Despite offers of leniency in return for the stolen artwork, Merlino never produced it and died in prison in 2005.
Four years later, the FBI focused on another Merlino associate, Robert Guarente, after his wife told investigators that before his 2004 death he gave several of the stolen paintings to Robert Gentile, a Hartford organized crime figure with ties to mobsters in Boston and Philadelphia.
During a 2012 search of Gentile’s home in Manchester, Conn., agents found a list of the stolen artwork, with their black market value; it was tucked inside a March 1990 Boston Herald trumpeting the theft. They also found a stash of weapons, police hats, handcuffs, drugs, and other items in the house, and an empty Rubbermaid tub buried under the floorboards of a shed in his yard. It tested negative for paint residue linked to the stolen artwork, Kelly said.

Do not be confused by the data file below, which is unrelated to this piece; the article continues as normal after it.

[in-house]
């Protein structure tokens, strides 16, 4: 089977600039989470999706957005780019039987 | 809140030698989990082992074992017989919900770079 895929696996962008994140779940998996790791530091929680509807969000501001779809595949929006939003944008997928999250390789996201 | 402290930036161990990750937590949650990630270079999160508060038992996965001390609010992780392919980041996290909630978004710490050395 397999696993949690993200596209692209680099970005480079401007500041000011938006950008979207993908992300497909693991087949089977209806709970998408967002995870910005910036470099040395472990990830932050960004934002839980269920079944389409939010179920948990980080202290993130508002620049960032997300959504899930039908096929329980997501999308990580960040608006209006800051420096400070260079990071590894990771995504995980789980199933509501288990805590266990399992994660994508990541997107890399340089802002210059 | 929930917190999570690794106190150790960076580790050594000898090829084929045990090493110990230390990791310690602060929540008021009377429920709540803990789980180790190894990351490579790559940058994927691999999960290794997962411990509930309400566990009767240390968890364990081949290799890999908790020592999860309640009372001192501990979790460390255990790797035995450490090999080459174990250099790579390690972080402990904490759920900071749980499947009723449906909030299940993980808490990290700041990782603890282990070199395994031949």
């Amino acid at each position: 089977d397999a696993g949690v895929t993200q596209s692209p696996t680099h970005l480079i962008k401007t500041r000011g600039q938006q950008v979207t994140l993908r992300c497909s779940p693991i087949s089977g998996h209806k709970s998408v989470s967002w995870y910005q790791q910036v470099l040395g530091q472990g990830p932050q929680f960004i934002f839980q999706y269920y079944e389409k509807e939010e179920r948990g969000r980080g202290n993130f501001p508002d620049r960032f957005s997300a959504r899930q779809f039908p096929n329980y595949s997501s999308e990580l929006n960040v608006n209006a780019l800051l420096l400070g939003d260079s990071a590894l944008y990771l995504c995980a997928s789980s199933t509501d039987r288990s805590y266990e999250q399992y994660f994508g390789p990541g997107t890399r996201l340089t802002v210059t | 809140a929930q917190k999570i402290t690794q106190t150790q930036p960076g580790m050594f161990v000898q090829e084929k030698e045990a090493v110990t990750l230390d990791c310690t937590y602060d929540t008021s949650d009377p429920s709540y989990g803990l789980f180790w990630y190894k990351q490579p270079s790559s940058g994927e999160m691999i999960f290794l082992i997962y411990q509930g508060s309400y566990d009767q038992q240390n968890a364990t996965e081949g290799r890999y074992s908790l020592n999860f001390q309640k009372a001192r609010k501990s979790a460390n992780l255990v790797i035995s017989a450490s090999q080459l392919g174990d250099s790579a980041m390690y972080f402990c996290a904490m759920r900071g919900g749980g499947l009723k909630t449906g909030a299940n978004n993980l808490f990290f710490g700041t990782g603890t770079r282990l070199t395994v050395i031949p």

Hartford attorney A. Ryan McGuigan, who represents Gentile, said his 78-year-old client does not know anything about the stolen Gardner artwork, and would have struck a deal for leniency and a chance at the reward if he did. Instead, he spent two years in prison for his 2013 federal conviction on gun charges and selling prescription drugs to an FBI informant.
“He wasn’t giving them what they wanted so they squeezed him,” McGuigan said. “It turned out he had nothing all along.”
Stephen Kurkjian, a former Globe reporter and author of “Master Thieves,” a newly released book on the heist, puts forward a different theory about the theft.
Kurkjian writes that former New England mob capo Vincent Ferrara claims that one of his associates, Robert Donati, confessed to him in 1990 that he robbed the Gardner museum, buried the artwork, and planned to use it to try to broker Ferrara’s release from prison. But when Donati was found murdered in the trunk of his car in Revere in 1991, the location of his secret hiding spot died with him.